On the face of it, Legion is a series about a man named David Haller who is misdiagnosed as a paranoid schizophrenic and spends his life bouncing around psychiatric institutions as a result.
Beneath the surface, however, the show is so much more and people are having trouble trying to figure out what it’s about.
So far, there have only been two episodes of the series. The first, which aired last week, introduced Haller, his friend Lenny and his romantic interest, Syd Barrett. The second, which aired last night, brought Haller to a facility full of instructors and doctors who could help him harness his powers while studying his brain activity. More details about Haller’s childhood, family and friends are introduced with each episode, along with additional information about terrifying demons Haller sees and the lack of control he has over his newfound mutant abilities.
It may seem pretty concrete, but multiple fans have started comparing the show to True Detective, Westworld and Mr. Robot; all of which have gained notoriety for their distinctive, riddle-addled dialogue, complex timelines, use of multiple personalities and, in simpler terms, being more difficult shows.
People have begun to talk about the show’s extreme weirdness online, with many admitting that Legion pushes the boundaries on the level of oddness they normally like in their programs. Despite that, almost everyone is unanimous about one thing: the show is phenomenal.
“Still don't have a solid grip on what the hell's going on, but I'm 100% in on this show regardless,” one Redditor wrote. “It's so well done.”
“It's so far past my weird limit but I can't stop watching,” another echoed. “I love it.”
On Twitter, the show has sparked up similar conversations with many people admitting they’re still trying to figure out what’s going on.
I may stop trying to take actual notes on Legion and instead just write in big, bold letters "Things that I don't understand what they are."— Bradley Adams (@Bradley_AdamsTV) February 14, 2017
Even with the confusion surrounding the show, most fans aren’t turned off by it. Instead, much like Mr. Robot and Westworld, fans are intrigued by learning as much as they can about it and figuring out where showrunner Noah Hawley is going to take it.
“It's more that there's so much still to learn and that so much is done anachronistically, the show has clearly barely scratched the surface and I'm just pumped to see where it goes,” another Redditor wrote.
Hawley has addressed confusing moments that arise in the show before, and said that like True Detective or Mr. Robot, it’s not fair to just ask the audience to rely on the filmmaker and writers because they’re in the position of power and telling the story. Instead, Hawley said you have to give the audience a mystery to solve by introducing a series of puzzles and providing a protagonist they can believe in. Even during the most confusing moments, the audience needs to believe they’re not being led astray and it will all make sense in the end, Hawley told Uproxx last week.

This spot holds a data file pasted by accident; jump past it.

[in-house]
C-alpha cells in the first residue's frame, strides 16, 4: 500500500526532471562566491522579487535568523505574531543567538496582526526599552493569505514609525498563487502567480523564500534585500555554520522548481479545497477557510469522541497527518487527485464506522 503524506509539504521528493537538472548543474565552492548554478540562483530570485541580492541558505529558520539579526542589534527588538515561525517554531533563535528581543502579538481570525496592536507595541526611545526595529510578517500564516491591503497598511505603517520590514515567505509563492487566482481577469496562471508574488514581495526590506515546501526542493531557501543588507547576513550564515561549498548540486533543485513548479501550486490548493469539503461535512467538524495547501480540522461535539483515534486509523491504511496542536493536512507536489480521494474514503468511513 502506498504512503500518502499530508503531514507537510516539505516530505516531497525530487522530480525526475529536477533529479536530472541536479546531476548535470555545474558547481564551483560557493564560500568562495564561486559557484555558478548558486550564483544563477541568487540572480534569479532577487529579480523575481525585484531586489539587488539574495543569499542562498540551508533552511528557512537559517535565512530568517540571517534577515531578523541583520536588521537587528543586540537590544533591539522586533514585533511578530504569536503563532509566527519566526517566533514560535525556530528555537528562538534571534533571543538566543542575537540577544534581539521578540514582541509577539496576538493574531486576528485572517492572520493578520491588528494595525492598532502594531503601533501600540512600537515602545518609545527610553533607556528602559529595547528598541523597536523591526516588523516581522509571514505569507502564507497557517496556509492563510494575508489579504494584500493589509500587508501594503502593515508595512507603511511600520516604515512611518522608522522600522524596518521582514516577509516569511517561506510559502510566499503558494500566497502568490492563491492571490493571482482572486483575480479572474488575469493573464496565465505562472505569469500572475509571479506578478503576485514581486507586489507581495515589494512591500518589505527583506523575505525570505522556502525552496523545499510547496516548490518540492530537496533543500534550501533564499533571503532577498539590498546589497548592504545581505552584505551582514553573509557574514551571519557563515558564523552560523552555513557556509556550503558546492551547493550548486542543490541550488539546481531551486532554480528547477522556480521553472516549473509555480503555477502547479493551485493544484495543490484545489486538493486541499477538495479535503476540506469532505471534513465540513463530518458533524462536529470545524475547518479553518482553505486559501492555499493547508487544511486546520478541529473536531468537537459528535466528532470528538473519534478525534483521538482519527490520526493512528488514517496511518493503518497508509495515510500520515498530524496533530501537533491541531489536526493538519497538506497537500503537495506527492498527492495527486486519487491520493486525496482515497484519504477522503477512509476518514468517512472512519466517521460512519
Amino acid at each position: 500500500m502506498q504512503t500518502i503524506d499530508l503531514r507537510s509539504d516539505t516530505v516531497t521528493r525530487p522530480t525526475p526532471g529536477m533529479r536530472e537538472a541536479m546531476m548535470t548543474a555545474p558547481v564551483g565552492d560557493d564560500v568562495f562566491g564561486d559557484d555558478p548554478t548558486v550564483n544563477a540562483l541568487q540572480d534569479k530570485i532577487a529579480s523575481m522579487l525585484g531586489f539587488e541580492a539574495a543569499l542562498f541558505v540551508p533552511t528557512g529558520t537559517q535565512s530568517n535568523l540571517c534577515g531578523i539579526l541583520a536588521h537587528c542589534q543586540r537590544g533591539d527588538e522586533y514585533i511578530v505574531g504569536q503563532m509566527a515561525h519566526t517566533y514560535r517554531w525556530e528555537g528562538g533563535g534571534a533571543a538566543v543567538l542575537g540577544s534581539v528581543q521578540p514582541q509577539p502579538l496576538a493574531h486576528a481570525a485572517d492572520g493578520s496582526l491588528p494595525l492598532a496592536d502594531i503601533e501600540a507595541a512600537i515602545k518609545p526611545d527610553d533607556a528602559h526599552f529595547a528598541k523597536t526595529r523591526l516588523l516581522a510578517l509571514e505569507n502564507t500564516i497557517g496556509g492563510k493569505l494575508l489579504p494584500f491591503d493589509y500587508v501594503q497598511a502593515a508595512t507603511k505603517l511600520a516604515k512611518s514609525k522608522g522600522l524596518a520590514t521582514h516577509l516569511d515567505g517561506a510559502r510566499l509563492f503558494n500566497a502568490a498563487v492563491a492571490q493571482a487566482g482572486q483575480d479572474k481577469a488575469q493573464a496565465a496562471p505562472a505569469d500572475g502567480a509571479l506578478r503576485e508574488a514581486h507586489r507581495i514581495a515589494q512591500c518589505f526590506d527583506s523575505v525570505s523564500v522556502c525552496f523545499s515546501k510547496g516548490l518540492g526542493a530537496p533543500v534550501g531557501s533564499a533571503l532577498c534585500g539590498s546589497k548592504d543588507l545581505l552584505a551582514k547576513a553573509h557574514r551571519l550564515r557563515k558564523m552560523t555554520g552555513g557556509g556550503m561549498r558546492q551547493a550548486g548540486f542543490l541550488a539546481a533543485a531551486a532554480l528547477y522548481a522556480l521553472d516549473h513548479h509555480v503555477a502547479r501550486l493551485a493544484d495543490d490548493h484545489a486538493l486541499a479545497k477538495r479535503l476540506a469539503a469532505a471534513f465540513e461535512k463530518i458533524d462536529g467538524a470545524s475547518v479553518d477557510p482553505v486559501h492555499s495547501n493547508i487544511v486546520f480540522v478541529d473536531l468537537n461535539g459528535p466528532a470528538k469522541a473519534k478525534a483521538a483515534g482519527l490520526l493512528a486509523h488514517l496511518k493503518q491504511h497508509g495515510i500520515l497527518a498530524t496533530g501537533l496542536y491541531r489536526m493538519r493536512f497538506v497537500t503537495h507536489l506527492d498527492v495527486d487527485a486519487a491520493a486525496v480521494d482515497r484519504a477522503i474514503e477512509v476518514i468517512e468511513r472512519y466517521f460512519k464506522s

It’s a lot to ask an audience to take a perpetually unsatisfying journey where it’s like you’re never going to know for sure. It’s another thing to say, ‘We’re going to take a character out of confusion into clarity and an audience out of mystery into clarity.’ That’s the goal of it which is to say, there’s a contract and you watch that first hour and you like, ‘I don’t know. There’s a devil with yellow eyes and there are these other elements that I’m not sure what they mean, but I trust the filmmaker and I know that I’m going to understand it eventually.’
Fans are willing to give the show a chance if it means the investment will pay off in the end, with many pointing to Westworld rewarding that time spent by about the fifth or sixth episode. There are others, however, who question whether or not the series will actually be able to pull off the difficult feat of providing a satisfying ending on par with Westworld’s first season finale or the twist at the end of Mr. Robot.
“It's not so much that you're not smart, the show is (so far) being vague and confusing on purpose, loaded with metaphor and figurative visual language,” a Reddit commenter said. “Whether this pans out to a larger narrative thrust (most likely, all the confusion is representative of David's mental state before he has control of his powers) or if it's just being showy without substance remains to be seen.”
Hawley told Uproxx that the payoff will be rewarding to fans who stick around, but it’s going to take a couple of episodes for audiences to get the hang of the dance routine.
Legion airs Wednesday nights at 10 p.m. ET on FX.